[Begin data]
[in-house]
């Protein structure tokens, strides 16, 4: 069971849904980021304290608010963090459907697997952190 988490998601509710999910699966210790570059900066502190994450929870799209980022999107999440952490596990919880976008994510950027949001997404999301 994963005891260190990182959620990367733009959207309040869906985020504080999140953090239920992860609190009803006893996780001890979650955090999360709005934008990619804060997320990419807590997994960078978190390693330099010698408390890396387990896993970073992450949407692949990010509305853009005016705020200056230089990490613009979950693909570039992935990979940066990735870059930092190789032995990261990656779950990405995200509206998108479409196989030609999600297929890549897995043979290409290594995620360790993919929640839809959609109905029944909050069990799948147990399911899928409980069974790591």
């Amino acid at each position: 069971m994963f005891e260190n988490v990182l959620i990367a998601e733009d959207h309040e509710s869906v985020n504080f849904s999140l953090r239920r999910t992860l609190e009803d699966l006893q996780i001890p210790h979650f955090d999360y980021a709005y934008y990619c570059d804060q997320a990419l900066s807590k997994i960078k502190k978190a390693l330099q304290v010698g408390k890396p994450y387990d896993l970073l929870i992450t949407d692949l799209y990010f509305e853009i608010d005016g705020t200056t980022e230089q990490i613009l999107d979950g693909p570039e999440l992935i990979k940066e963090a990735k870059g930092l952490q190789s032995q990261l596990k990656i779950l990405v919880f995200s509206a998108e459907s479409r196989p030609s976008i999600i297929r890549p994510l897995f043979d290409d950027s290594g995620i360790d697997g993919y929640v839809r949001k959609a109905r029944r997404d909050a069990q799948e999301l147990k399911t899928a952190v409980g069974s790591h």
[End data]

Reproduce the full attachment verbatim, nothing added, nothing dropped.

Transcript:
[in-house]
């Protein structure tokens, strides 16, 4: 069971849904980021304290608010963090459907697997952190 988490998601509710999910699966210790570059900066502190994450929870799209980022999107999440952490596990919880976008994510950027949001997404999301 994963005891260190990182959620990367733009959207309040869906985020504080999140953090239920992860609190009803006893996780001890979650955090999360709005934008990619804060997320990419807590997994960078978190390693330099010698408390890396387990896993970073992450949407692949990010509305853009005016705020200056230089990490613009979950693909570039992935990979940066990735870059930092190789032995990261990656779950990405995200509206998108479409196989030609999600297929890549897995043979290409290594995620360790993919929640839809959609109905029944909050069990799948147990399911899928409980069974790591």
């Amino acid at each position: 069971m994963f005891e260190n988490v990182l959620i990367a998601e733009d959207h309040e509710s869906v985020n504080f849904s999140l953090r239920r999910t992860l609190e009803d699966l006893q996780i001890p210790h979650f955090d999360y980021a709005y934008y990619c570059d804060q997320a990419l900066s807590k997994i960078k502190k978190a390693l330099q304290v010698g408390k890396p994450y387990d896993l970073l929870i992450t949407d692949l799209y990010f509305e853009i608010d005016g705020t200056t980022e230089q990490i613009l999107d979950g693909p570039e999440l992935i990979k940066e963090a990735k870059g930092l952490q190789s032995q990261l596990k990656i779950l990405v919880f995200s509206a998108e459907s479409r196989p030609s976008i999600i297929r890549p994510l897995f043979d290409d950027s290594g995620i360790d697997g993919y929640v839809r949001k959609a109905r029944r997404d909050a069990q799948e999301l147990k399911t899928a952190v409980g069974s790591h």